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Pregnant women need to take precautions against contracting the Zika virus during pregnancy

New York State has a Zika virus information line (888) 364-4723 to answer questions about the virus. The service is free and phone lines are staffed weekdays during business hours.

What is Zika virus?
Zika is a virus that is primarily transmitted to people through the bite of an infected Aedes species mosquito. These are the same mosquitoes that spread dengue and chikungunya viruses.

How is Zika virus transmitted?
The most common way that Zika virus is transmitted is through mosquito bites. Zika virus can also be transmitted from a pregnant mother to her baby during pregnancy or around the time of birth. It is also possible for the virus to be spread through sexual contact and blood.

Who is at risk for infection with Zika virus?
Anyone who is living in or traveling to an area where Zika virus is found is at risk for infection. However, pregnant women and women who are trying to become pregnant are of special concern because Zika can cause birth defects.

 

Where is Zika virus spreading?
Zika is affecting parts of Central and South America, Mexico, the Caribbean and other places listed by the Centers for Disease Control and Prevention (CDC). The CDC has issued a travel alert for people traveling to regions and certain countries where Zika virus transmission is ongoing. Because specific areas where Zika virus transmission is ongoing are difficult to determine and likely to change over time, CDC will update its travel notice as information becomes available.

Are mosquitoes spreading Zika virus in the United States?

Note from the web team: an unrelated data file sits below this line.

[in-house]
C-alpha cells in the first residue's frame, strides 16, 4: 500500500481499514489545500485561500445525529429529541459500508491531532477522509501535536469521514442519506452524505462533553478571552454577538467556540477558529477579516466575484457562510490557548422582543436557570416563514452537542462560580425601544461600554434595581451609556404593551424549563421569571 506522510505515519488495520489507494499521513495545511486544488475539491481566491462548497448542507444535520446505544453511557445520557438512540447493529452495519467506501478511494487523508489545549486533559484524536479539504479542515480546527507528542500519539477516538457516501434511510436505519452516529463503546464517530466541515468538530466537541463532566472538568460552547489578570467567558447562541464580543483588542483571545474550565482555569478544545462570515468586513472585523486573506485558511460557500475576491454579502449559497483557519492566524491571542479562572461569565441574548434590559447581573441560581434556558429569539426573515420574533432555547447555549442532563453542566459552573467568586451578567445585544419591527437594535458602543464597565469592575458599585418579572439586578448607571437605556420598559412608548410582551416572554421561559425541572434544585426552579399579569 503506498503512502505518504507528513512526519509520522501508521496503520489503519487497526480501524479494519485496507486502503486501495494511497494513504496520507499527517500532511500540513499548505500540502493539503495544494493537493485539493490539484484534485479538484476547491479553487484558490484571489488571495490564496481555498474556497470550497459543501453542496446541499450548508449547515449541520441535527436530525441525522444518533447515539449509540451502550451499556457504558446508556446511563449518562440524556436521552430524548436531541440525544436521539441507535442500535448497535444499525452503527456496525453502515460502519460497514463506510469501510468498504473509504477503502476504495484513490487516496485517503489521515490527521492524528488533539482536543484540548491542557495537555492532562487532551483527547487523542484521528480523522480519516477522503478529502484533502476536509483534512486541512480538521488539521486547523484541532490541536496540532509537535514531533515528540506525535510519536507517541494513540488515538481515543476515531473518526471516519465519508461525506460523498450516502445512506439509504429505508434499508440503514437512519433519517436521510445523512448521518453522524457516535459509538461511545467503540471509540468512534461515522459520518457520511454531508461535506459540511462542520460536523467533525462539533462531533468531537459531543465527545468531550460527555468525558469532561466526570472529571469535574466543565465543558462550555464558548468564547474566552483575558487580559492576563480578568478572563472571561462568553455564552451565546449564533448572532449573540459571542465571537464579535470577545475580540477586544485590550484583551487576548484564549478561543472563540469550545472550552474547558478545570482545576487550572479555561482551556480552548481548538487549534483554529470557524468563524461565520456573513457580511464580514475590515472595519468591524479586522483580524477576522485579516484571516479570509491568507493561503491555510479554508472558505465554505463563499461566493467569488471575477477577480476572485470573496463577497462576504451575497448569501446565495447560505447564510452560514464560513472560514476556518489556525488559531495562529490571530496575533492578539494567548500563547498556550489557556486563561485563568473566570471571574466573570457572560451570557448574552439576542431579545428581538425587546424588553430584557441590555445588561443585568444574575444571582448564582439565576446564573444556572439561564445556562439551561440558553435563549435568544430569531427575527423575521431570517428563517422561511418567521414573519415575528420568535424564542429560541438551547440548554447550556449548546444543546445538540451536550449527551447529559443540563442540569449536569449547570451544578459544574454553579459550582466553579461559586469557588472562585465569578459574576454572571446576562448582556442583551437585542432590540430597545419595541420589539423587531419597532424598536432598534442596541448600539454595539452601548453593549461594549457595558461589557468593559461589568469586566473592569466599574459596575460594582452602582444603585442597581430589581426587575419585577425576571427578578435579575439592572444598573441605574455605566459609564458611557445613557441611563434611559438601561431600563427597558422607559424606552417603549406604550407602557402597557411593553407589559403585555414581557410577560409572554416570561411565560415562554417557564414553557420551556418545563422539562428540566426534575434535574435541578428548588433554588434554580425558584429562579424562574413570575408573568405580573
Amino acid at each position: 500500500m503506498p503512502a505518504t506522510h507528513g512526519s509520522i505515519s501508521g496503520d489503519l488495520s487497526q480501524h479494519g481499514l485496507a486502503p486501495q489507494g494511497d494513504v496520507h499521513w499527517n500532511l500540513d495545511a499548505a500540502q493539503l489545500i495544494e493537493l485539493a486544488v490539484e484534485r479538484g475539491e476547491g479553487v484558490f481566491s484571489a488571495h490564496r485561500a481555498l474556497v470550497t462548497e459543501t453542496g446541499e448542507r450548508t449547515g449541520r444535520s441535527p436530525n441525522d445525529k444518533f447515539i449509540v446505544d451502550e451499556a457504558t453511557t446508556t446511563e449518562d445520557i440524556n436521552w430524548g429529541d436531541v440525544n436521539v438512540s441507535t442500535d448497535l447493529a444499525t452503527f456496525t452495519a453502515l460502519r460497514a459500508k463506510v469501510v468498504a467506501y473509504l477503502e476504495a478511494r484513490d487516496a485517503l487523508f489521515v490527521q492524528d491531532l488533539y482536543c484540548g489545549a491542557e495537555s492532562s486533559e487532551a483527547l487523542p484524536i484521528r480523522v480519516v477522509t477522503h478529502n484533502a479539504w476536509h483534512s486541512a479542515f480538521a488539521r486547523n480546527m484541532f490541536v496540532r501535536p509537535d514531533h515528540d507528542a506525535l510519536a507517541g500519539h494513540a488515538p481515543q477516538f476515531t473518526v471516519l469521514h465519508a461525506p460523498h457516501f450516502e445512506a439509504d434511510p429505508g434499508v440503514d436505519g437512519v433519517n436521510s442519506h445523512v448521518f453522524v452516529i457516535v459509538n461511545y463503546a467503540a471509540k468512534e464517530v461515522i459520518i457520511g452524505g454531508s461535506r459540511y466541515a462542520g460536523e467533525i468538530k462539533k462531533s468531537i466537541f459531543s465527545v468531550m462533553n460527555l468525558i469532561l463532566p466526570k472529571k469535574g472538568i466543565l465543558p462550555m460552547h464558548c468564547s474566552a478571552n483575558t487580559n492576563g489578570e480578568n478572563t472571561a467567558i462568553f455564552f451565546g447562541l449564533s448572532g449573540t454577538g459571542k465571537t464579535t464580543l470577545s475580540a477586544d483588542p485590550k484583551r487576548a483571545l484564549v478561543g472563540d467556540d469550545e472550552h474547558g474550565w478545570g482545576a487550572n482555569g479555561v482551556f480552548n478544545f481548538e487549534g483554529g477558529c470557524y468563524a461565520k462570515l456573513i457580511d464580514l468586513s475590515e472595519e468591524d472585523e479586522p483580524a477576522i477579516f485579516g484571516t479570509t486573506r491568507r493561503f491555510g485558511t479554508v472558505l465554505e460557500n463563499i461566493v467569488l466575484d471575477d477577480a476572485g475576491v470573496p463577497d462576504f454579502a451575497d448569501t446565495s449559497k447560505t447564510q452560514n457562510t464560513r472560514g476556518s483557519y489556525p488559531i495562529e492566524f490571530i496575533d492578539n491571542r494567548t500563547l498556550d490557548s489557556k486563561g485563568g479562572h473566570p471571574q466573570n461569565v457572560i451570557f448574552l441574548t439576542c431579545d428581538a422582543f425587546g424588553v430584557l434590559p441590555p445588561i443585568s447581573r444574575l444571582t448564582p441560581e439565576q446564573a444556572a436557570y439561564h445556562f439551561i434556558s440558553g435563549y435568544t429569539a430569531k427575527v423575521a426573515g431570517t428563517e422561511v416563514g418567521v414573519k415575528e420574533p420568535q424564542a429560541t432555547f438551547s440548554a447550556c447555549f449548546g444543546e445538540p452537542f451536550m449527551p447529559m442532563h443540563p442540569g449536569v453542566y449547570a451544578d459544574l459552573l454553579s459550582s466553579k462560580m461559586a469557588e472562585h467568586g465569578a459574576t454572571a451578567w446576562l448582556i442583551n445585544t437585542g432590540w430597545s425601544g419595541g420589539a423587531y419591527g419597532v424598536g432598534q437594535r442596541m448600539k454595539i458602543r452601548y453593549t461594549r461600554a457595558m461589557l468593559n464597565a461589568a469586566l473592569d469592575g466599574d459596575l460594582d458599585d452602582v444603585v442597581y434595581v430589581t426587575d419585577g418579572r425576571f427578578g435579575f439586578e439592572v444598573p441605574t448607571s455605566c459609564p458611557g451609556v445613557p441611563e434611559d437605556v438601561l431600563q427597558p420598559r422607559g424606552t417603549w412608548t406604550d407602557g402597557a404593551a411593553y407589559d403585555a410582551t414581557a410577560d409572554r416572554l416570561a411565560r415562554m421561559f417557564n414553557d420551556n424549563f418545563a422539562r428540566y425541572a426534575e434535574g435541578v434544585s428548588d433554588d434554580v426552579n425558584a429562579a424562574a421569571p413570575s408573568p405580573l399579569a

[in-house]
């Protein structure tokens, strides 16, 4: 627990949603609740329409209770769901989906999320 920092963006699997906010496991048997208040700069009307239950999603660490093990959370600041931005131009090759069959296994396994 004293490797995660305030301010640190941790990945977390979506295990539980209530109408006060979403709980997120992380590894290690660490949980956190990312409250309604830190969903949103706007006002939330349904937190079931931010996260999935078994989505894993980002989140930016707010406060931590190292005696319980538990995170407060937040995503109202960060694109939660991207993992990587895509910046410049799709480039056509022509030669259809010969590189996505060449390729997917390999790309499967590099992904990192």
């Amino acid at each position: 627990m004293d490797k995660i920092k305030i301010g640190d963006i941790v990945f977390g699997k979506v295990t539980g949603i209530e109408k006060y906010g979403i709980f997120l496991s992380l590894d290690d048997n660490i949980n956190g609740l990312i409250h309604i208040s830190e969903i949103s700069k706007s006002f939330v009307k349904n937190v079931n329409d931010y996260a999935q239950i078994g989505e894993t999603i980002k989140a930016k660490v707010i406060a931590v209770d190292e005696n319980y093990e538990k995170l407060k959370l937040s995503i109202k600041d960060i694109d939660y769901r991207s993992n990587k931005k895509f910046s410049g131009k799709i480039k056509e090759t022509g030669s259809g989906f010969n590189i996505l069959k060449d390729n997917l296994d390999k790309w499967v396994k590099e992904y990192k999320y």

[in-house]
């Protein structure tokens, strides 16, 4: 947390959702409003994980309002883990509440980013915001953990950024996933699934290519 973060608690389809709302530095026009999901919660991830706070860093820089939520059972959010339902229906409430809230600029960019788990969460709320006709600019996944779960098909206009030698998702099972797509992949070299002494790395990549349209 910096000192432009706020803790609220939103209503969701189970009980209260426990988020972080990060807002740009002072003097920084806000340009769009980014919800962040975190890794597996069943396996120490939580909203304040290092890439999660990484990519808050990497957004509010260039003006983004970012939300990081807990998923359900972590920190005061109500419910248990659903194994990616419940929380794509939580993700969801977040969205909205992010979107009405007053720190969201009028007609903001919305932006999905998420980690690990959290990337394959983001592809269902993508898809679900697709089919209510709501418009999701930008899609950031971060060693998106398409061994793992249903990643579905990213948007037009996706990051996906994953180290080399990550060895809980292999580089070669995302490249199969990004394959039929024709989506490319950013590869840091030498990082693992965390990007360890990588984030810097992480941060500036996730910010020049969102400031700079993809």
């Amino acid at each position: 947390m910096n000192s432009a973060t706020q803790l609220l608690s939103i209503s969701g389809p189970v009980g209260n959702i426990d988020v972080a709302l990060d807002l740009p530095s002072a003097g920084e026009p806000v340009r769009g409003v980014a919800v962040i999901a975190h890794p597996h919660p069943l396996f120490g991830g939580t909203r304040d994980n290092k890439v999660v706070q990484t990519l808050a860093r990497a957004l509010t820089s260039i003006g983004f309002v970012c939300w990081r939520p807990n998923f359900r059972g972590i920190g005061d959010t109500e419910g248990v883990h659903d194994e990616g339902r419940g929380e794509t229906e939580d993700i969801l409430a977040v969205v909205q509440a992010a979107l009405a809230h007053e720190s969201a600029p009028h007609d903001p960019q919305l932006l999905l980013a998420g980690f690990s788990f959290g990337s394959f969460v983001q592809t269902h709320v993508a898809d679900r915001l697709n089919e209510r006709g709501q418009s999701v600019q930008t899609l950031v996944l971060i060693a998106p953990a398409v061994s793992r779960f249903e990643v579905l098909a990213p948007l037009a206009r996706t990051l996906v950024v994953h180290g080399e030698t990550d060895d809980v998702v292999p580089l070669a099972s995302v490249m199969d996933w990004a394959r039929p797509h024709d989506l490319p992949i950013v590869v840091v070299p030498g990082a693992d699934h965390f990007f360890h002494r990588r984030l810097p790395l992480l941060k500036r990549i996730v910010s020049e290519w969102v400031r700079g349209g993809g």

Cases of locally acquired mosquito transmitted Zika virus have been reported in Florida and Texas. However, Zika virus is not spreading in Westchester County and the type of mosquito linked to the current outbreak, the Aedes aegypti, has not been found here. A different mosquito that may carry Zika is sometimes found in Westchester and the surrounding area during the summer months. This mosquito is called Aedes albopictus and health experts are still learning whether it is likely to spread Zika to people.

What are the symptoms of Zika virus infection?
About one in five people infected with Zika will get sick. For people who get sick, the illness is usually mild. For this reason, many people might not realize they have been infected.

Symptoms usually begin two to 12 days after being bitten by an infected mosquito. The most common symptoms of Zika virus disease are fever, rash, joint pain, and conjunctivitis (red eyes). See your healthcare provider if you develop these symptoms and have visited an area where Zika is found. Severe disease requiring hospitalization is uncommon.

What should I do if I have Zika?
Treat the symptoms:

  • Get plenty of rest
  • Drink fluids to prevent dehydration
  • Take medicine such as acetaminophen (Tylenol) to reduce fever and pain
  • Do not take aspirin or other non-steroidal anti-inflammatory drugs (NSAIDs)

To help prevent others from getting sick, avoid mosquito bites during the first week of illness. During the first week of infection, Zika virus can be found in a person's blood. The virus can be passed from an infected person to a mosquito through mosquito bites. An infected mosquito can then spread the virus to other people.

Is there a vaccine to prevent or medicine to treat Zika?
No. There is no vaccine to prevent infection or medicine to treat Zika.

How can I protect myself and my family from Zika?
Prevent Zika by avoiding mosquito bites. For mosquito bite prevention tips, you can download our Keep Healthy and Bug Off brochure. When traveling to countries where Zika virus (see map) or other viruses spread by mosquitoes are found, take the following steps:

  • Cover exposed skin by wearing long-sleeved shirts and long pants.
  • Use EPA-registered insect repellents containing DEET, picaridin, oil of lemon eucalyptus (OLE), or IR3535. Always use as directed and wash treated skin with soap and water after returning indoors.
  • Apply sunscreen first, then repellant